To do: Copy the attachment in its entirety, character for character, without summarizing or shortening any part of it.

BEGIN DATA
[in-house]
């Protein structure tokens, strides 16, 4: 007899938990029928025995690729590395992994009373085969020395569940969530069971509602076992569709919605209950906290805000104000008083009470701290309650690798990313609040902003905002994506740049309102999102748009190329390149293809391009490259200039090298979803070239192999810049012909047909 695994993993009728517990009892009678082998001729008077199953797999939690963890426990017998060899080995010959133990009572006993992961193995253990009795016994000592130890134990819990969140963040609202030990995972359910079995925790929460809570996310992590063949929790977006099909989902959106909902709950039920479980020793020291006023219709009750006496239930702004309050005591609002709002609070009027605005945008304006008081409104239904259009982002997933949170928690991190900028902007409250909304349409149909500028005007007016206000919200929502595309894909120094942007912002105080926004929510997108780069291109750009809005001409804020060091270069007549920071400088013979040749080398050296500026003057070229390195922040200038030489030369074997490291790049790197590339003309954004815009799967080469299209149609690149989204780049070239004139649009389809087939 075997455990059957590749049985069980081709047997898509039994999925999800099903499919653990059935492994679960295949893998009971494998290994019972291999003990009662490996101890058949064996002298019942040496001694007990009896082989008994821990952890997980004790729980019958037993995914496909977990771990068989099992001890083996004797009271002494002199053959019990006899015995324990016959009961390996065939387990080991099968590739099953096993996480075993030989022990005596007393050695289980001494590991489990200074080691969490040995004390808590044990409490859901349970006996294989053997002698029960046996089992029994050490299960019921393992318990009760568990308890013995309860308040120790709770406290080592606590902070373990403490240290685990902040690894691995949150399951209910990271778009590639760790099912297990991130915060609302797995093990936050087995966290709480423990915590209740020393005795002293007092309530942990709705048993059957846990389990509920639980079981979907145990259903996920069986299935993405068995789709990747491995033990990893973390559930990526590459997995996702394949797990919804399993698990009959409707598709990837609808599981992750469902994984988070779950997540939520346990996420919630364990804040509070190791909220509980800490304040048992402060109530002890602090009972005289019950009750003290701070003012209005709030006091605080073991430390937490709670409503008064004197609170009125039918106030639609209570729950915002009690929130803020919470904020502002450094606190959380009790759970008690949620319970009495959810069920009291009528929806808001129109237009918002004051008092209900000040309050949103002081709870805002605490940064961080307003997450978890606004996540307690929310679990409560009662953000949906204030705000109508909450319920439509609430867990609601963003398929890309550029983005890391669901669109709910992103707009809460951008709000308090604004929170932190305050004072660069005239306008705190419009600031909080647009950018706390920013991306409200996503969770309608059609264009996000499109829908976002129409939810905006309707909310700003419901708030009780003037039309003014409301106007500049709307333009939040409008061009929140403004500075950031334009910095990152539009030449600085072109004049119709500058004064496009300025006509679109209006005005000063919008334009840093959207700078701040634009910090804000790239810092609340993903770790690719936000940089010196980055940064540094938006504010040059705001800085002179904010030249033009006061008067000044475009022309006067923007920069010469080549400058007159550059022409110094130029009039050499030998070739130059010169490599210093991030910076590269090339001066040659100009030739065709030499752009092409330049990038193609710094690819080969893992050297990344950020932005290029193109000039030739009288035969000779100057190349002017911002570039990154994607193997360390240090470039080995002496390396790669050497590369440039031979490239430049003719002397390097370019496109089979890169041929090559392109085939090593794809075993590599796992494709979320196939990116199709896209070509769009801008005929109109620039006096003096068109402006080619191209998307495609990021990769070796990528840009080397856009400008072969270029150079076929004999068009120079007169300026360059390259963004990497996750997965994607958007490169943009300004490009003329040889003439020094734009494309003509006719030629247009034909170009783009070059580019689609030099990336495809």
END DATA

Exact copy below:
[in-house]
């Protein structure tokens, strides 16, 4: 007899938990029928025995690729590395992994009373085969020395569940969530069971509602076992569709919605209950906290805000104000008083009470701290309650690798990313609040902003905002994506740049309102999102748009190329390149293809391009490259200039090298979803070239192999810049012909047909 695994993993009728517990009892009678082998001729008077199953797999939690963890426990017998060899080995010959133990009572006993992961193995253990009795016994000592130890134990819990969140963040609202030990995972359910079995925790929460809570996310992590063949929790977006099909989902959106909902709950039920479980020793020291006023219709009750006496239930702004309050005591609002709002609070009027605005945008304006008081409104239904259009982002997933949170928690991190900028902007409250909304349409149909500028005007007016206000919200929502595309894909120094942007912002105080926004929510997108780069291109750009809005001409804020060091270069007549920071400088013979040749080398050296500026003057070229390195922040200038030489030369074997490291790049790197590339003309954004815009799967080469299209149609690149989204780049070239004139649009389809087939 075997455990059957590749049985069980081709047997898509039994999925999800099903499919653990059935492994679960295949893998009971494998290994019972291999003990009662490996101890058949064996002298019942040496001694007990009896082989008994821990952890997980004790729980019958037993995914496909977990771990068989099992001890083996004797009271002494002199053959019990006899015995324990016959009961390996065939387990080991099968590739099953096993996480075993030989022990005596007393050695289980001494590991489990200074080691969490040995004390808590044990409490859901349970006996294989053997002698029960046996089992029994050490299960019921393992318990009760568990308890013995309860308040120790709770406290080592606590902070373990403490240290685990902040690894691995949150399951209910990271778009590639760790099912297990991130915060609302797995093990936050087995966290709480423990915590209740020393005795002293007092309530942990709705048993059957846990389990509920639980079981979907145990259903996920069986299935993405068995789709990747491995033990990893973390559930990526590459997995996702394949797990919804399993698990009959409707598709990837609808599981992750469902994984988070779950997540939520346990996420919630364990804040509070190791909220509980800490304040048992402060109530002890602090009972005289019950009750003290701070003012209005709030006091605080073991430390937490709670409503008064004197609170009125039918106030639609209570729950915002009690929130803020919470904020502002450094606190959380009790759970008690949620319970009495959810069920009291009528929806808001129109237009918002004051008092209900000040309050949103002081709870805002605490940064961080307003997450978890606004996540307690929310679990409560009662953000949906204030705000109508909450319920439509609430867990609601963003398929890309550029983005890391669901669109709910992103707009809460951008709000308090604004929170932190305050004072660069005239306008705190419009600031909080647009950018706390920013991306409200996503969770309608059609264009996000499109829908976002129409939810905006309707909310700003419901708030009780003037039309003014409301106007500049709307333009939040409008061009929140403004500075950031334009910095990152539009030449600085072109004049119709500058004064496009300025006509679109209006005005000063919008334009840093959207700078701040634009910090804000790239810092609340993903770790690719936000940089010196980055940064540094938006504010040059705001800085002179904010030249033009006061008067000044475009022309006067923007920069010469080549400058007159550059022409110094130029009039050499030998070739130059010169490599210093991030910076590269090339001066040659100009030739065709030499752009092409330049990038193609710094690819080969893992050297990344950020932005290029193109000039030739009288035969000779100057190349002017911002570039990154994607193997360390240090470039080995002496390396790669050497590369440039031979490239430049003719002397390097370019496109089979890169041929090559392109085939090593794809075993590599796992494709979320196939990116199709896209070509769009801008005929109109620039006096003096068109402006080619191209998307495609990021990769070796990528840009080397856009400008072969270029150079076929004999068009120079007169300026360059390259963004990497996750997965994607958007490169943009300004490009003329040889003439020094734009494309003509006719030629247009034909170009783009070059580019689609030099990336495809």